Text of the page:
In what circumstances are the police allowed to take my fingerprints and other samples?
The police sometimes need to take samples and fingerprints as part of the investigation process. There are certain circumstances when the police need to have consent in order to take the fingerprints and some samples, however in other circumstances such consent is not necessary. All those circumstances are considered below.
As in accordance with the Police and Criminal Evidence Act (PACE), the police are allowed to take the fingerprints if the suspect is detained for a recordable offence. The police do not need to have the consent for the taking of the fingerprints. The taking of footwear impression is also allowed under this Act. It is also allowed to do some other searches including searches by way of X-ray and ultrasound scans for persons in detention although the police must have a reasonable suspicion that the detained may have swallowed a Class A drug and this person had an intention to commit an offence under the Misuse of Drugs Act. Only qualified persons can carry out those types of searches and they must do this with the use of suitable equipment at an appropriate place. If the suspect refuses to give consent for such searches to be carried out, the court may draw adverse inferences against the suspect in relation to this matter. The police are allowed to keep the fingerprints and the samples for the purposes of speculative searches and investigation of any crime.
Intimate samples include blood, urine, pubic hair, tissue fluid, and dental impression, swabs taken from the person’s genitals or from any part of them, from a body orifice except for the mouth. Carrying out of intimate searches is also governed by the statute, namely Police and Criminal Evidence Act. The statute imposes conditions which must be fulfilled before such samples are legally taken, these include that the suspect must consent to the taking of an intimate sample. The taking of such samples must be authorised by the officer with the rank of Inspector and such authority as well as the consent of the suspect must be in writing. The Inspector must be satisfied and must believe that there are reasonable grounds to believe that the suspect may have committed a particular offence and it is essential to take the sample in order to confirm the same. It is the Inspector’s responsibility to inform the suspect that in case of a refusal to give consent to take the sample; such an action can lead to adverse inferences being made against the suspect.
Non-intimate samples include the samples of hair other than pubic hair, samples from nail or from under the nail, a swab from the suspect’s part of the body other than the one which is intimate. Non-intimate samples include saliva, skin impression etc. A non-intimate sample can be taken even without the consent of the suspect but the suspect must be detained for a recordable offence. The suspect does not need to be charged with any offence or cautioned. In some circumstances the use of reasonable force is allowed too. Samples and fingerprints can be kept by the police for the purposes of future investigations.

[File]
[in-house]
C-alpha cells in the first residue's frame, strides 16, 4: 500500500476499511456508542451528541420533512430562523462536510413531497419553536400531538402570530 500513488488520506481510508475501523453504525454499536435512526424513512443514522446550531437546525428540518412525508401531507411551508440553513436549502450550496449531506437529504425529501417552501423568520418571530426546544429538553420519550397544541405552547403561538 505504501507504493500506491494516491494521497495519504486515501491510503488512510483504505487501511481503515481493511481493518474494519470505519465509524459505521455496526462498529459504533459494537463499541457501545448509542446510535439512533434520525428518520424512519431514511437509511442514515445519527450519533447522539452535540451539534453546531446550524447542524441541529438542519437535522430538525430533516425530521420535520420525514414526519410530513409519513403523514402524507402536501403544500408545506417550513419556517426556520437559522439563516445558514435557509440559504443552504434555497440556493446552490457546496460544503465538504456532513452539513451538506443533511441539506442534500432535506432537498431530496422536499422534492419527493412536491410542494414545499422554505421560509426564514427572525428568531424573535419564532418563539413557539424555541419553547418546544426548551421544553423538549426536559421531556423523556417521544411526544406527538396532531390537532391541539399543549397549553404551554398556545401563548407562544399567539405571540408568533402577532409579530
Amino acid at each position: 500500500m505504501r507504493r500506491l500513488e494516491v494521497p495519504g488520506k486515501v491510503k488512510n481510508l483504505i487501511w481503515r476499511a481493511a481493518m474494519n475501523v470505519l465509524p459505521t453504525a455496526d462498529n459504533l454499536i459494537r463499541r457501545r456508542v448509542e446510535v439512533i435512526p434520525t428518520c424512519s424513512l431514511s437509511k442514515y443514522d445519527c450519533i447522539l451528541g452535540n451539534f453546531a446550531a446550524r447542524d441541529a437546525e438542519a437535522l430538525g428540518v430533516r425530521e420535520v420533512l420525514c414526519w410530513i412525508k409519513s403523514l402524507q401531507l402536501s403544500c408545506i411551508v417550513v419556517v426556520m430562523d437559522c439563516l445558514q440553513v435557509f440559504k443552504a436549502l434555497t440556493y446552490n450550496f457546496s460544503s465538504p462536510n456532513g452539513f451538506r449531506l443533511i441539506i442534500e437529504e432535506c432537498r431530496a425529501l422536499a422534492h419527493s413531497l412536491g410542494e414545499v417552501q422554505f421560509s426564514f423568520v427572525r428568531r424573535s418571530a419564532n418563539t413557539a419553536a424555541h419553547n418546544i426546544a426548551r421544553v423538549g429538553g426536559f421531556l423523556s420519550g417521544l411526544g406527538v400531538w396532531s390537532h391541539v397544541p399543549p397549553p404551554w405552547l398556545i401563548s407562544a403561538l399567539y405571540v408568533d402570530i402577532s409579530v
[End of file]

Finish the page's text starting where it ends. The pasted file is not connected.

Search of the suspect
Once the suspect is detained the police are allowed to make a further search and seize his possessions. Following the arrest a further search power may arise. The custody officer may seize and retain any items which may represent the danger for the detained and others, which may damage the property or interfere with the evidence. Intimate searches can only be authorised by an Inspector, the authorisation from a custody officer is not enough. The inspector must have reasonable grounds that the suspect is trying to conceal something on his body. The consent from the suspect is not required, if the suspect is concealing something which could endanger his health or cause an injury. Such a search may be carried out by the police officer or a doctor, who should be of the same gender as the suspect. Before such a search is carried out the suspect must be sure that the search is absolutely necessary and cannot be avoided as there may be some items which the suspect is trying to conceal and there is no other way how to reveal this. The written consent is required if the search is for an A class drug. Again, adverse inferences may be drawn if the suspect refuses to give such consent. If the search is non-intimate and authorisation for it was granted, the consent from the detained is not required; all that is required is that all the information must be recorded in the custody record. On the other hand, there is a better protection given to the suspect if the search is an intimate one as an intimate search for a Class A drug requires consent from the suspect and such search must also be carried out at appropriate medical premises.
Everyone is entitled to legal advice and assistance. Some cases are normally referred to CDS Direct which is a call centre where the detained will be able to get legal advice. If the detained wants to speak to a solicitor the police officer must call the centre and the centre will get in touch with the solicitors firm which the suspect asked for or if there were no specifications in relation to a solicitor then the police officer will call a duty solicitor. A solicitor’s fees are normally fixed fees per a case if the case is more complex they charge on an hourly rate.